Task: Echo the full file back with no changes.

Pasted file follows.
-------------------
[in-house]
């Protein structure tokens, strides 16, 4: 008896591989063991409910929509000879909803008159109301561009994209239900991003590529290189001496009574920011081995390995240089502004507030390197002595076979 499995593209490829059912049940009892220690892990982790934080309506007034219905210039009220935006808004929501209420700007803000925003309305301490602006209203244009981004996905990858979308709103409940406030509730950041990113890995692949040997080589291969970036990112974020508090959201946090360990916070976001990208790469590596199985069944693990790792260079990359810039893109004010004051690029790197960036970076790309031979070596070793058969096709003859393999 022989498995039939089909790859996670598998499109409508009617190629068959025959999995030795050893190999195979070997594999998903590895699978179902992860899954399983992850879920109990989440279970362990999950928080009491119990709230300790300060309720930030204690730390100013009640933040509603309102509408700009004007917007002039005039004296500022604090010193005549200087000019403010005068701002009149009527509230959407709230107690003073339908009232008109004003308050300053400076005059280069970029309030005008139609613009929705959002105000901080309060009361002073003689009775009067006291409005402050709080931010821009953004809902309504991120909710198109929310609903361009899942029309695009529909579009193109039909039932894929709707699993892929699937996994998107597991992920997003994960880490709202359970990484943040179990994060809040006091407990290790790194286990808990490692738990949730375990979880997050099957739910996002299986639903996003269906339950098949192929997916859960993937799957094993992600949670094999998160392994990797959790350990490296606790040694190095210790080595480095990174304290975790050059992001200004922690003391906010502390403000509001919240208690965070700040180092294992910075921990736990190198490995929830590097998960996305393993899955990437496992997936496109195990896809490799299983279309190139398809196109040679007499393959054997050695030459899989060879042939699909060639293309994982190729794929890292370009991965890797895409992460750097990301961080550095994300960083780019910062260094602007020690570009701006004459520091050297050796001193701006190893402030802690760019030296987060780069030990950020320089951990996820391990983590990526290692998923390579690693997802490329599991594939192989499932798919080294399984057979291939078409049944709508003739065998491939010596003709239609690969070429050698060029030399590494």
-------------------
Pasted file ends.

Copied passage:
[in-house]
């Protein structure tokens, strides 16, 4: 008896591989063991409910929509000879909803008159109301561009994209239900991003590529290189001496009574920011081995390995240089502004507030390197002595076979 499995593209490829059912049940009892220690892990982790934080309506007034219905210039009220935006808004929501209420700007803000925003309305301490602006209203244009981004996905990858979308709103409940406030509730950041990113890995692949040997080589291969970036990112974020508090959201946090360990916070976001990208790469590596199985069944693990790792260079990359810039893109004010004051690029790197960036970076790309031979070596070793058969096709003859393999 022989498995039939089909790859996670598998499109409508009617190629068959025959999995030795050893190999195979070997594999998903590895699978179902992860899954399983992850879920109990989440279970362990999950928080009491119990709230300790300060309720930030204690730390100013009640933040509603309102509408700009004007917007002039005039004296500022604090010193005549200087000019403010005068701002009149009527509230959407709230107690003073339908009232008109004003308050300053400076005059280069970029309030005008139609613009929705959002105000901080309060009361002073003689009775009067006291409005402050709080931010821009953004809902309504991120909710198109929310609903361009899942029309695009529909579009193109039909039932894929709707699993892929699937996994998107597991992920997003994960880490709202359970990484943040179990994060809040006091407990290790790194286990808990490692738990949730375990979880997050099957739910996002299986639903996003269906339950098949192929997916859960993937799957094993992600949670094999998160392994990797959790350990490296606790040694190095210790080595480095990174304290975790050059992001200004922690003391906010502390403000509001919240208690965070700040180092294992910075921990736990190198490995929830590097998960996305393993899955990437496992997936496109195990896809490799299983279309190139398809196109040679007499393959054997050695030459899989060879042939699909060639293309994982190729794929890292370009991965890797895409992460750097990301961080550095994300960083780019910062260094602007020690570009701006004459520091050297050796001193701006190893402030802690760019030296987060780069030990950020320089951990996820391990983590990526290692998923390579690693997802490329599991594939192989499932798919080294399984057979291939078409049944709508003739065998491939010596003709239609690969070429050698060029030399590494």